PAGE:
If My Circumstances Significantly Change, Will My Alimony Payments Change?
In Florida, there are six types of alimony that a judge may order someone to pay: Bridge the Gap, Temporary, Lump Sum, Rehabilitative, Durational, and Permanent Periodic. These days, a judge will only award permanent periodic alimony when the marriage lasted for 17 or more years. Anything shorter than that is subject to durational or any of the other types of alimony. Permanent alimony can be such a scary thing for some people, especially when they start to think about oftentimes-inevitable situations, such as retirement or permanent injury. Fortunately, despite its name, permanent alimony can be modified if the seeking party can prove a significant change in circumstances.
When Alimony Can Be Modified
The modification of alimony support payments is possible in Florida if the seeking party can prove that their income has been significantly reduced, by at least 15 percent, or that an illness or other factor has lead to the inability to work. Typically, however, before making any modifications to an alimony award, a Florida judge will look at the payer’s ability to pay, and the payee’s need for alimony. If neither of these things can be proved, then the courts may reduce or eliminate alimony entirely. However, if the new alimony bill passes, the judge may order “nominal alimony,” which can be as little as one dollar, and serves only to keep the door for alimony open.
How to Modify Alimony in Florida
If you have recently experienced a significant change in circumstances, such as retirement, the loss of a job, or a serious injury or illness that made you unable to work, and if you need to modify your alimony payments so that you can live more comfortably, you will need to do the following:
- File a Supplemental Petition for Modification of Alimony.
First, you will need to file a Supplemental Petition for Modification of Alimony with your district’s family court (or the court in which you divorce was filed). You will be able to find the required paperwork on the Florida Supreme Court’s website, or you can click here.
- Information Necessary to Fill Out the Petition.
Before you fill out the petition, you will need to know the names and addresses of both parties (yourself and your spouse), the date of your divorce, the original amount of alimony and the payment schedule, and an explanation of the change in circumstances that prompted your request for a modification to the original alimony agreement. You must then take the petition to a notary public, along with a copy of the divorce decree.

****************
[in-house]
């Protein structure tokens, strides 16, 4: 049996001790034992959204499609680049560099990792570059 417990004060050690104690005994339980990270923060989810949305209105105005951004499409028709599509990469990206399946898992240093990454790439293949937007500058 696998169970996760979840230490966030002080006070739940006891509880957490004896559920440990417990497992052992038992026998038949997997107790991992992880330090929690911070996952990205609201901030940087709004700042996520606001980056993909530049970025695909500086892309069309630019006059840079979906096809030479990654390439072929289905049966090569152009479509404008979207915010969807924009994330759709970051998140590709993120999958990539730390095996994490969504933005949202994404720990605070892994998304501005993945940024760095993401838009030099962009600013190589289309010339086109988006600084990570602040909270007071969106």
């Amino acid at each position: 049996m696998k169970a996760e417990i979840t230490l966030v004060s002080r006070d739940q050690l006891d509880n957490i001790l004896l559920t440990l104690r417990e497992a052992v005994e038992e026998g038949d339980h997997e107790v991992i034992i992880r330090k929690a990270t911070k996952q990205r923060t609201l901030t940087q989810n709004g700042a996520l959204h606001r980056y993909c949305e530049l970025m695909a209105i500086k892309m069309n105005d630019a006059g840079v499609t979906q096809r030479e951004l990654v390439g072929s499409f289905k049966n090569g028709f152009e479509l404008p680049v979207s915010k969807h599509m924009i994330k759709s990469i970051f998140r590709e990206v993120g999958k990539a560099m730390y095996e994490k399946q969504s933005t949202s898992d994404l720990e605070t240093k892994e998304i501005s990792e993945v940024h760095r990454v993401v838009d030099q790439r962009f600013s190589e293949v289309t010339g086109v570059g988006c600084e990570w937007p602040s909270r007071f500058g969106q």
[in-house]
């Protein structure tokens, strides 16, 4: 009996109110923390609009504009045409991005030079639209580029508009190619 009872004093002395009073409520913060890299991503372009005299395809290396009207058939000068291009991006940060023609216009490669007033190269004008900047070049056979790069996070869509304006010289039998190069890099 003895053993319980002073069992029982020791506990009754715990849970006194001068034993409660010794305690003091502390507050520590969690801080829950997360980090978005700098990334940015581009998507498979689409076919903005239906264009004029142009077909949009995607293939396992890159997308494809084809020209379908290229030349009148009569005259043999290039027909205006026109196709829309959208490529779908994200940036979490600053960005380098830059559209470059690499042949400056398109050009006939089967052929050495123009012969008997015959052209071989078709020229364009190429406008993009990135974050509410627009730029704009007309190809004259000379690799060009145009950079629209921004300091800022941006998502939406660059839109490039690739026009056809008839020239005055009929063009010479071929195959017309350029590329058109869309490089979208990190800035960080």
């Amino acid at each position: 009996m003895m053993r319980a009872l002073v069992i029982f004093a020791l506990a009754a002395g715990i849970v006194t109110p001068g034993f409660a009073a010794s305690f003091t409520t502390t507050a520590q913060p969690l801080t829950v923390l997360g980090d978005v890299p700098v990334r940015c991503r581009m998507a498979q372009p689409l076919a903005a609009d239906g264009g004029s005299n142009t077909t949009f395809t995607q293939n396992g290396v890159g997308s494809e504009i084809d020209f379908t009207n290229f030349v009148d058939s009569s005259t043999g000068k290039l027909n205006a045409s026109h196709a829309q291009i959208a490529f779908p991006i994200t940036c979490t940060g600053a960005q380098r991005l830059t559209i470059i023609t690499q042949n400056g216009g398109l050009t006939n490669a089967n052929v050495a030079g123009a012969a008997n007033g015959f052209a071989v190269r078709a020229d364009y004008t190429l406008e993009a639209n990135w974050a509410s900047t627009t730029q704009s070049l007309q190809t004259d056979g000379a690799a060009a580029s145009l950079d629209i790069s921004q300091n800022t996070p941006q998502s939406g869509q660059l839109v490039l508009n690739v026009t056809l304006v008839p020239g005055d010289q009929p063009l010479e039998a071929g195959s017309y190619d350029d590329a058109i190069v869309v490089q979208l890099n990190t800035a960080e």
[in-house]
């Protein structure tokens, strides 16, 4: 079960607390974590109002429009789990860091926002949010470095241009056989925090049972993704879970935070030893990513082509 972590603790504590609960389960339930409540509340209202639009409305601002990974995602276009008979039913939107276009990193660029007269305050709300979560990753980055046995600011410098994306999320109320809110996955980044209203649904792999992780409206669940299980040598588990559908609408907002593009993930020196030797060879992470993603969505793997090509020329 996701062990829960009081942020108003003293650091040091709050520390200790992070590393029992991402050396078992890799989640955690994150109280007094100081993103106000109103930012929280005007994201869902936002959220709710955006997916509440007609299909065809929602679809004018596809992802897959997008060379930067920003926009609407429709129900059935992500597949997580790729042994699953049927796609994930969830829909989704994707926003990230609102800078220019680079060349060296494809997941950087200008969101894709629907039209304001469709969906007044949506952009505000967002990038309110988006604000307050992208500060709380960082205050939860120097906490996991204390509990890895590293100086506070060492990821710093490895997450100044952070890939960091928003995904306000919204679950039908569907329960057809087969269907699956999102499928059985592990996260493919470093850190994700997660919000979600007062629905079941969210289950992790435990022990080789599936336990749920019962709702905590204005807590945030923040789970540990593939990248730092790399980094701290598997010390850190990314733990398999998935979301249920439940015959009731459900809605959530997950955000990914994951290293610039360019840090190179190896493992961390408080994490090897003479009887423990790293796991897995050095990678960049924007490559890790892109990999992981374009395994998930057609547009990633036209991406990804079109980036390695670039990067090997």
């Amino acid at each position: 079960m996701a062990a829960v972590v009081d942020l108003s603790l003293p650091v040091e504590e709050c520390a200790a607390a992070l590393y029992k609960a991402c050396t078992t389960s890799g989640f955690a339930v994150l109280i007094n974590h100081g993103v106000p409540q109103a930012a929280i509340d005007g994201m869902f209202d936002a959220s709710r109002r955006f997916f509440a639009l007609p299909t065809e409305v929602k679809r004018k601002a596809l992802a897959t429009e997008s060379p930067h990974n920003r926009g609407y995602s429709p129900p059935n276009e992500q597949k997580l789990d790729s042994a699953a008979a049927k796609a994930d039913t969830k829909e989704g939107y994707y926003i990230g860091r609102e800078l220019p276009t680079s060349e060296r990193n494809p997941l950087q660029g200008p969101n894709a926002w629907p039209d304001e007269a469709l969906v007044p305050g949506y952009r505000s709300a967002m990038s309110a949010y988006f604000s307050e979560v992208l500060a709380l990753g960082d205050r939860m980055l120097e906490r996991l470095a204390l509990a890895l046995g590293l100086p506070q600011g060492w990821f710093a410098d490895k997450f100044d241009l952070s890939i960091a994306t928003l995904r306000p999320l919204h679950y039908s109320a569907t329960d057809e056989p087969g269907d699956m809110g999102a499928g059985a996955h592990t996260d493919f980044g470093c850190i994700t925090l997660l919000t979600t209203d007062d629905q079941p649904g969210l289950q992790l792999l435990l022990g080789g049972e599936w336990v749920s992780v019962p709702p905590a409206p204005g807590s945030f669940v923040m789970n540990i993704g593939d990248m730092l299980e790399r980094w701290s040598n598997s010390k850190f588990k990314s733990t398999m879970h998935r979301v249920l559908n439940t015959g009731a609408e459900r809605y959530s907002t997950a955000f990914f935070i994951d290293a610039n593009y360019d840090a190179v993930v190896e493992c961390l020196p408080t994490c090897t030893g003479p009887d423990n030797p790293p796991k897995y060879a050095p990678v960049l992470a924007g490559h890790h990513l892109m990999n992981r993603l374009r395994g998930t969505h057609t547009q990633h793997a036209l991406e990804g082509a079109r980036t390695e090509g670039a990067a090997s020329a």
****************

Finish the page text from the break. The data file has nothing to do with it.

- Additional Forms.
Additional forms will be requested from you when you file your petition, such as a settlement agreement, any Family Law Financial Affidavits, and a Certificate of Compliance, which certifies that each spouse was honest about their current financial situation upon the date of the divorce.
Once the paperwork is filed, it will be served to your former spouse. Your former spouse will have 20 days to respond to the petition; if they disagree to the petition, a hearing will be scheduled. You may be required to attend mediation before going to trial. At trial, the petitioning spouse will be charged with proving that the modification or decrease in alimony payments is necessary.
- Come to an Agreement.
Finally, after the judge hears your case, he or she may either request an adjustment to the original alimony support order, or your attorney and your former spouse’s attorney may have helped the two of you come to an agreement regarding the new payments. Either way, if all goes well, you should have a new settlement agreement to sign and have notarized.
Consult a Boca Raton Alimony Support Lawyer
At the Law Offices of Schwartz | White, our post-judgment modifications lawyers can help you navigate the process of modifying support orders. If not done correctly, you may find yourself strapped down with support payments that you cannot afford, and in a financial hole difficult to climb out of. Do not let alimony weigh you down – get the help you need right away, in the form of a Boca Raton post-judgment modifications attorney. Call the Law Offices of Schwartz | White today at 561-391-9943, or go online to schedule your consultation.